'Don't bloody panic' - Boris Johnson warns of 'Brexit meltdown' in leaked comments
Theresa May was under fresh pressure from within the Cabinet after Boris Johnson warned of a Brexit "meltdown" and called for "guts" in exit talks.
He told BBC Radio 4's Today programme: "There were always going to be spills and thrills during the negotiation."
Asked about Mr Johnson's claim that officials in the Treasury were working against the long-term gains of Brexit, Lord Howard said: "If there are people in the Treasury who are doing that then they shouldn't be doing that, and I deplore that."
Lord Howard added: "He's certainly right to say we shouldn't panic. I don't know about a meltdown. I'm not as close to the negotiations as Boris is.
"What we have to do is to focus on the essentials of the situation. The essentials are that the European Union wants a deal and there is every prospect therefore that if we hold our nerve that we could get a good deal, a good deal for them and a good deal for us, because it is in our mutual interests that that should happen."
Senior Conservative Sarah Wollaston suggested Mr Johnson knew the comments would be leaked.
She said: "Boris 'leak' a bit like him using the Tory WhatsApp group as a kind of deniable press briefing.
"Dressing up publicly broadcast insults under the cover of a 'private' discussions won't wash."
In unguarded comments at a private dinner, the Foreign Secretary said there was a risk Brexit "will not be the one we want" and would keep the UK "locked in orbit" around the EU.
At the gathering of the Conservative Way Forward, a Thatcherite campaign group, he branded the Treasury the "heart of Remain" and claimed negotiations were approaching a "moment of truth".
In comments captured in a recording obtained by BuzzFeed News, he said the Prime Minister was "going to go into a phase where we are much more combative with Brussels".
He added: "You've got to face the fact there may now be a meltdown. OK? I don't want anybody to panic during the meltdown. No panic. Pro bono publico, no bloody panic. It's going to be alright in the end."
Mr Johnson suggested Chancellor Philip Hammond's department was "basically the heart of Remain" and said the UK could end up "in the customs union and to a large extent still in the single market".
The Cabinet minister was speaking to around 20 people dining in a private room after a reception at the Institute of Directors on Wednesday night.
He said: "Unless you make the change, unless you have the guts to go for the independent policy, you're never going to get the economic benefits of Brexit. You'll never get the political benefits of Brexit."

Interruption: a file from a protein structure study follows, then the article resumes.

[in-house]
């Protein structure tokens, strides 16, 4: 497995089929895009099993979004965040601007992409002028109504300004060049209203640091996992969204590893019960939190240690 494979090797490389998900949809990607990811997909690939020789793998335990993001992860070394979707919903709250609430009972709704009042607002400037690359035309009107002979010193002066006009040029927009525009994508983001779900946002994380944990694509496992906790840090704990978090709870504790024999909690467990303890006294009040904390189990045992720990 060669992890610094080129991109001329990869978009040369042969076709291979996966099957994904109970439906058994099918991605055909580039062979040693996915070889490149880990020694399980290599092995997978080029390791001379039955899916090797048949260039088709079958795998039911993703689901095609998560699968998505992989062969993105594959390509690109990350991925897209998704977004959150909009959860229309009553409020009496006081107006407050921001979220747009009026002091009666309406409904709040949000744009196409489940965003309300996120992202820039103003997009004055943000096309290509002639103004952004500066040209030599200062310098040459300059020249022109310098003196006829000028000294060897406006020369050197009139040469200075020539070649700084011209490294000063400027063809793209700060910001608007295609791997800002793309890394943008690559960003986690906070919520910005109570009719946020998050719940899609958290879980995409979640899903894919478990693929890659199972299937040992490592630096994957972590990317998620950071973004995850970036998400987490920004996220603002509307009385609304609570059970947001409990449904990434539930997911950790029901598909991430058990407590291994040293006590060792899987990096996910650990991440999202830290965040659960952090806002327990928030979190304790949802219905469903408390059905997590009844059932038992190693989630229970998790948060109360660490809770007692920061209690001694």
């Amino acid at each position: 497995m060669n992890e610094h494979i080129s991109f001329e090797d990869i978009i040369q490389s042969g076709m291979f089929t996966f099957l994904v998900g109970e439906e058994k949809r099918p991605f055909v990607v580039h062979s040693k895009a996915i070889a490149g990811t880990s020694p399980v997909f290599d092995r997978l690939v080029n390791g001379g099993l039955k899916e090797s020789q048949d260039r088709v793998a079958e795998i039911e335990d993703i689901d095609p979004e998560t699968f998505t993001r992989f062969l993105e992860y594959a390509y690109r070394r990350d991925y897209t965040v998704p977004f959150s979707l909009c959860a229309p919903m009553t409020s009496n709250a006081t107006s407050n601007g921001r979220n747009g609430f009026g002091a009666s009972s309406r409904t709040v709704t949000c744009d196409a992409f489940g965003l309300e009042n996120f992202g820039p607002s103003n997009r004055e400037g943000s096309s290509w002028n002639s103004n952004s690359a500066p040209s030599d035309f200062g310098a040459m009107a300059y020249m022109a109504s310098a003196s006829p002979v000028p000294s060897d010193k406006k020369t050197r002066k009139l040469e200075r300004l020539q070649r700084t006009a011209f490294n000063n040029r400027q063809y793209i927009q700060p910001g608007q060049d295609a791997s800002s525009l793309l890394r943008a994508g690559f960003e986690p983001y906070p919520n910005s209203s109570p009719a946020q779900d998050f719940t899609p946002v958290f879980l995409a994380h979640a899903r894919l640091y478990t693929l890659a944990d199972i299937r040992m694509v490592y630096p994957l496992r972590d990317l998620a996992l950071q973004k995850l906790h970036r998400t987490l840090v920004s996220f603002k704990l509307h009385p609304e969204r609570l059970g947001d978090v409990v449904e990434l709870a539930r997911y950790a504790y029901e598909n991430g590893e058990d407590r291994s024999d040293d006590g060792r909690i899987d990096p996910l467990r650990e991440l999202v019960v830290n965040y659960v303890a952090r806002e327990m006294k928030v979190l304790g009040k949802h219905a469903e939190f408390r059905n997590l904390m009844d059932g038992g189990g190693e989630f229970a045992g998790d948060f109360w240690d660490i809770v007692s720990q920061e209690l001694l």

Mr Johnson said fears about the border on the island of Ireland were out of proportion.
"It's so small and there are so few firms that actually use that border regularly, it's just beyond belief that we're allowing the tail to wag the dog in this way," he added.
"We're allowing the whole of our agenda to be dictated by this folly."
Mr Johnson also suggested Donald Trump would "go in bloody hard" and "might get somewhere" in the exit talks if he was in charge.
The US president, meanwhile, has grown tired of Mrs May's "school mistress" tone, his allies have told the Daily Telegraph.
His comments are the latest Brexit headache for the Prime Minister, who is in Canada for the G7 summit.
The Foreign Secretary's deputy, Sir Alan Duncan, raised eyebrows in Westminster when he floated the possibility of a referendum on the exit deal.
Mrs May also met twice with David Davis before flying out to the summit amid reports the Brexit Secretary was considering resigning unless she set a clear time limit on the temporary customs arrangement.
Friends of Mr Johnson said: "This was a private dinner under Chatham House rules so it is sad and very disappointing that it has been covertly recorded and distributed to the media."
Michel Barnier, the EU's chief Brexit negotiator, is expected to hold a press conference in Brussels at around 1pm to discuss the latest round of technical talks on the exit process.
Mrs May secured approval from senior ministers for a "backstop" arrangement that could keep the UK in a customs union with the EU beyond the end of 2020.
But there was no fixed deadline in the document published later, which said only the UK "expects" a final customs solution to be in place by the end of December 2021 at the latest.
The document represents the UK's counter to an EU proposal to keep Northern Ireland alone in the customs union after Brexit, which was rejected outright by Mrs May because it would draw a border down the Irish Sea.
In a letter to Tory MPs, obtained by The Times, the Prime Minister described the UK proposal as "unpalatable but at worst temporary" and "in no way the Government's intended or desired" result.
Under the new backstop proposals, if no agreement on customs has been implemented by the end of 2020, a temporary arrangement would ensure that no "tariffs, quotas, rules of origin (or) customs processes" applied to UK-EU trade.
At the same time the UK would be able to strike free trade agreements with other countries.
Mrs May braced herself for possible defeat in the Commons next week on an amendment which would require her to try to negotiate a permanent customs union with the remaining EU.
The PM has rejected most of the amendments made to the EU (Withdrawal) Bill made by peers, accepting only one in full.
Anti-Brexit campaign group Best for Britain has released an open letter to voters calling on them to join the "national conversation" aimed at resolving the "nightmare of Brexit".
It claims public opinion is shifting on Brexit and published a "roadmap" to a fresh vote with a summer of campaigning planned across 100 constituencies.